Following 2002’s Live at the Village Vanguard , pianist Fred Hersch takes an artistic leap, expanding his trio to a quintet for the imaginative Trio + 2. While the result is somewhat more abstract, it is equally compelling.
Recorded in just a single day, this album finds Hersch and the trio at a remarkably high level of interaction. While bassist Drew Gress and drummer Nasheet Waits are both in-demand players, they almost feel like they are coming home when they reunite with Hersch; the communication is just that strong. The addition of Ralph Alessi on trumpet and saxophonist Tony Malaby simply widen the sonic palette, allowing Hersch to broaden the scope of his compositions.
Take “A Lark,” which was clearly written with trumpeter/composer Kenny Wheeler in mind. Like Wheeler’s best compositions it is deeply melancholic; also like Wheeler it features snaking horn lines that seem to converge, spread out and then converge again. Alessi, usually heard in more avant settings, is clearly touched by the poignancy of the composition, and delivers a deeply emotional solo that refers to Wheeler without being imitative.
“A Riddle Song,” an exercise in the use of perfect fifths, starts the album out on a high point. Waits drives the tune with an approach that begins subtly but builds, ultimately unleashing what Hersch calls “a force of nature”: a muscular intensity that bridges the divide between Tony Williams and the recently-departed Elvin Jones.
The only non-original of the set is Hersch’s cover of the Lennon/McCartney tune “And I Love Her.” Tender and romantic without being maudlin, it highlights Hersch’s strength as an interpreter of ballads; his solo is the definition of spontaneous form, with motifs that never lose site of the song’s essence.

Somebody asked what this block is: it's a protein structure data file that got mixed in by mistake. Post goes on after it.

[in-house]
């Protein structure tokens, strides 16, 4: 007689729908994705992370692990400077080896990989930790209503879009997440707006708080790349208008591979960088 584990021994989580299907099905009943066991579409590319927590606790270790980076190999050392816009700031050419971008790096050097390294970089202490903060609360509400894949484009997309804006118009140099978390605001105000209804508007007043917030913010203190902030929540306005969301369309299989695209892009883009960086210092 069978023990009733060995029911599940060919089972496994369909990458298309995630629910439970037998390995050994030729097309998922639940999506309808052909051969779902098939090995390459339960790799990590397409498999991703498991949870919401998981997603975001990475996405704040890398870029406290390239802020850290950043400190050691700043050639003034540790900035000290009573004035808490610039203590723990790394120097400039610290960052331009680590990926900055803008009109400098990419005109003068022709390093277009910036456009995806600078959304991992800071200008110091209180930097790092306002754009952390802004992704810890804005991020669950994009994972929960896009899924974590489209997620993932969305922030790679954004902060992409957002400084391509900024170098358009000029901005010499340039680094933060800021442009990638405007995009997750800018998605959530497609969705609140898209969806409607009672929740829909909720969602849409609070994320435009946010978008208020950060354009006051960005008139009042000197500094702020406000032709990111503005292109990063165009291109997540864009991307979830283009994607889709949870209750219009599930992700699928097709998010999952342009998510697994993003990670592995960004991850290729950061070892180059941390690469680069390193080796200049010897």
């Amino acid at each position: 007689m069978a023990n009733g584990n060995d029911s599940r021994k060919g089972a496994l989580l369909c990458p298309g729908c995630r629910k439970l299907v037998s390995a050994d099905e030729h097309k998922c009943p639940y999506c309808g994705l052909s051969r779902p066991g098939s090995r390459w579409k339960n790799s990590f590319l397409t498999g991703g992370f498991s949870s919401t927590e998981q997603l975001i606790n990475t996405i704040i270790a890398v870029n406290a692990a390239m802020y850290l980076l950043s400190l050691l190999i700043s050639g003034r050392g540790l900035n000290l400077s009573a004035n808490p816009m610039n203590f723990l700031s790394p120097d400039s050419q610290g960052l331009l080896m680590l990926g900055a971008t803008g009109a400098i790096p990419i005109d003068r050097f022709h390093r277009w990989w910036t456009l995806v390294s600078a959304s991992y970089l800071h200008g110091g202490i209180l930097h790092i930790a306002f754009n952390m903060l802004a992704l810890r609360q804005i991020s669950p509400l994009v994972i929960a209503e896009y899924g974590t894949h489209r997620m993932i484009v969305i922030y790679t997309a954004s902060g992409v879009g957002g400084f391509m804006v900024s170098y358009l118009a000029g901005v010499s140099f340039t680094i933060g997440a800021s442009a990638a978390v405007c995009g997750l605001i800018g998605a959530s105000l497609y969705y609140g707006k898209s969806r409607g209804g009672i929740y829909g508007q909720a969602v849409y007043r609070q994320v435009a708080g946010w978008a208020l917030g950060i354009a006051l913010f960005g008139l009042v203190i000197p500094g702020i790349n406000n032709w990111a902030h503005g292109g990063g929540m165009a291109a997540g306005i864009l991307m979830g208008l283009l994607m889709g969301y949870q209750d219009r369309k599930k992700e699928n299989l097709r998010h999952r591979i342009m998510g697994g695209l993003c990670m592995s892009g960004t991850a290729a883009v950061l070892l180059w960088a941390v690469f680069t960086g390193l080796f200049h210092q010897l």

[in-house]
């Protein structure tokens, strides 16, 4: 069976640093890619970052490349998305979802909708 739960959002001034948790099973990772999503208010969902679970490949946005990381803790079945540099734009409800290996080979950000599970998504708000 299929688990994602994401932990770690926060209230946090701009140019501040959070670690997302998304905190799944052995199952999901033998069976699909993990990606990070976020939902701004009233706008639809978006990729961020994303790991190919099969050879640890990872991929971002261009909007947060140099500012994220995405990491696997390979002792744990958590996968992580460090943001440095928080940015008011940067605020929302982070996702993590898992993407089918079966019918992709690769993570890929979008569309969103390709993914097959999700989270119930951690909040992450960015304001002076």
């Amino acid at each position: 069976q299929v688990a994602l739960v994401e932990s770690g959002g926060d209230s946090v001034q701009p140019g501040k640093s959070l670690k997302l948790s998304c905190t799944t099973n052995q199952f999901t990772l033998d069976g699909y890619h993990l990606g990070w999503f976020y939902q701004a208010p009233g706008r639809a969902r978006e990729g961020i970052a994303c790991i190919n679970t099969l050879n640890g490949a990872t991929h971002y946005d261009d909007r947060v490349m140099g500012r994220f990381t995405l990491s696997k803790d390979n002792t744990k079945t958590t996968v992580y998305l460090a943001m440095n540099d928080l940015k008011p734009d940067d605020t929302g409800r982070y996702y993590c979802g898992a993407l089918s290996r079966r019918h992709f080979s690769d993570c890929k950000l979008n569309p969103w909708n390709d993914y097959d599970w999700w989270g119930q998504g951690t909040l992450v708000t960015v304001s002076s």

The group finds ways to twist around a more conventional sense of swing. “Miss B.” might have been interpreted in a straightforward fashion, but Gress’ strummed bass and Waits’ tumultuous drumming lay groundwork for more outward-reaching solos from Alessi and Malaby. In fact one of the dominant characteristics of the whole set is how rhythms are often implied but rarely resolved, alluded to but never quite cemented. It creates a certain sense of unease that is distinctive and somewhat disconcerting, but not in a bad way. Even pieces like the gospel-inflected “Down Home” never quite settle into a solid groove; Waits plays around it and Gress suggests it, but the downbeat that is the inevitable resolution never comes.
That’s not to say the group doesn’t occasionally fall into more conventional treatments. “Marshall’s Plan” manages to swing along nicely, but with Gress and Waits following Hersch’s harmonically developed solo with a certain sense of abandon, things still manage to break up here and there, more hinting at than playing time.
Arguably his most experimental recording to date, Trio + 2 finds Hersch continuing to evolve the format and experiment with its foundations, resulting in another daring and exceptionally satisfying set.
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Personnel: Fred Hersch (piano), Drew Gress (bass), Nasheet Waits (drums), Ralph Alessi (trumpet), Tony Malaby (tenor saxophone)